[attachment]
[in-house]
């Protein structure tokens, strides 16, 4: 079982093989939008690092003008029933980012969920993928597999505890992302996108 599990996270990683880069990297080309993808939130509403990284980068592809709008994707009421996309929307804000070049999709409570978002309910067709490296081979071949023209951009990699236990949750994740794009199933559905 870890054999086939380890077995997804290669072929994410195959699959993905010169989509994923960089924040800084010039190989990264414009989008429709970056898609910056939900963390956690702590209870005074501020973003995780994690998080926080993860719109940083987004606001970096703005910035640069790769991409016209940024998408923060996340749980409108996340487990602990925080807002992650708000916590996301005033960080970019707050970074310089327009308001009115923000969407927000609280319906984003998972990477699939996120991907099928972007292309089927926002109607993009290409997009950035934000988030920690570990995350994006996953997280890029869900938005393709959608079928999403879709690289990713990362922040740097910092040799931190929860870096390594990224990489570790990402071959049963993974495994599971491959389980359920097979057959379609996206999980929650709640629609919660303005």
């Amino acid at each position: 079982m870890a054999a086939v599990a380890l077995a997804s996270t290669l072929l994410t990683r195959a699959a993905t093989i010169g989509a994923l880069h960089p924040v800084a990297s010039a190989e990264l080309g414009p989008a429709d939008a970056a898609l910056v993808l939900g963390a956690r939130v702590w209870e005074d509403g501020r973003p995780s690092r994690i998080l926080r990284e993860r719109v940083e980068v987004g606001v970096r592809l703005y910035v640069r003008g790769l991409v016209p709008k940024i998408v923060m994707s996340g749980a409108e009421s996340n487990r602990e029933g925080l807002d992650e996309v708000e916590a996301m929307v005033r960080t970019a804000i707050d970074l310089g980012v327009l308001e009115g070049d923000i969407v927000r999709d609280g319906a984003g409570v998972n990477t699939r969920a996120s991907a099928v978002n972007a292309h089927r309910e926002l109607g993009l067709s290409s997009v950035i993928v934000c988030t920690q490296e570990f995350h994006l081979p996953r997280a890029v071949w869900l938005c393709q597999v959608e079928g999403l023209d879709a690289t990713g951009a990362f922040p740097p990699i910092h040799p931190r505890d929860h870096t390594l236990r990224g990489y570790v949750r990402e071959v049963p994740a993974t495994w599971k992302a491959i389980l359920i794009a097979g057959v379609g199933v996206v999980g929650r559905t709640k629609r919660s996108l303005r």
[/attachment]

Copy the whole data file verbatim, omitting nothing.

[in-house]
């Protein structure tokens, strides 16, 4: 079982093989939008690092003008029933980012969920993928597999505890992302996108 599990996270990683880069990297080309993808939130509403990284980068592809709008994707009421996309929307804000070049999709409570978002309910067709490296081979071949023209951009990699236990949750994740794009199933559905 870890054999086939380890077995997804290669072929994410195959699959993905010169989509994923960089924040800084010039190989990264414009989008429709970056898609910056939900963390956690702590209870005074501020973003995780994690998080926080993860719109940083987004606001970096703005910035640069790769991409016209940024998408923060996340749980409108996340487990602990925080807002992650708000916590996301005033960080970019707050970074310089327009308001009115923000969407927000609280319906984003998972990477699939996120991907099928972007292309089927926002109607993009290409997009950035934000988030920690570990995350994006996953997280890029869900938005393709959608079928999403879709690289990713990362922040740097910092040799931190929860870096390594990224990489570790990402071959049963993974495994599971491959389980359920097979057959379609996206999980929650709640629609919660303005």
């Amino acid at each position: 079982m870890a054999a086939v599990a380890l077995a997804s996270t290669l072929l994410t990683r195959a699959a993905t093989i010169g989509a994923l880069h960089p924040v800084a990297s010039a190989e990264l080309g414009p989008a429709d939008a970056a898609l910056v993808l939900g963390a956690r939130v702590w209870e005074d509403g501020r973003p995780s690092r994690i998080l926080r990284e993860r719109v940083e980068v987004g606001v970096r592809l703005y910035v640069r003008g790769l991409v016209p709008k940024i998408v923060m994707s996340g749980a409108e009421s996340n487990r602990e029933g925080l807002d992650e996309v708000e916590a996301m929307v005033r960080t970019a804000i707050d970074l310089g980012v327009l308001e009115g070049d923000i969407v927000r999709d609280g319906a984003g409570v998972n990477t699939r969920a996120s991907a099928v978002n972007a292309h089927r309910e926002l109607g993009l067709s290409s997009v950035i993928v934000c988030t920690q490296e570990f995350h994006l081979p996953r997280a890029v071949w869900l938005c393709q597999v959608e079928g999403l023209d879709a690289t990713g951009a990362f922040p740097p990699i910092h040799p931190r505890d929860h870096t390594l236990r990224g990489y570790v949750r990402e071959v049963p994740a993974t495994w599971k992302a491959i389980l359920i794009a097979g057959v379609g199933v996206v999980g929650r559905t709640k629609r919660s996108l303005r």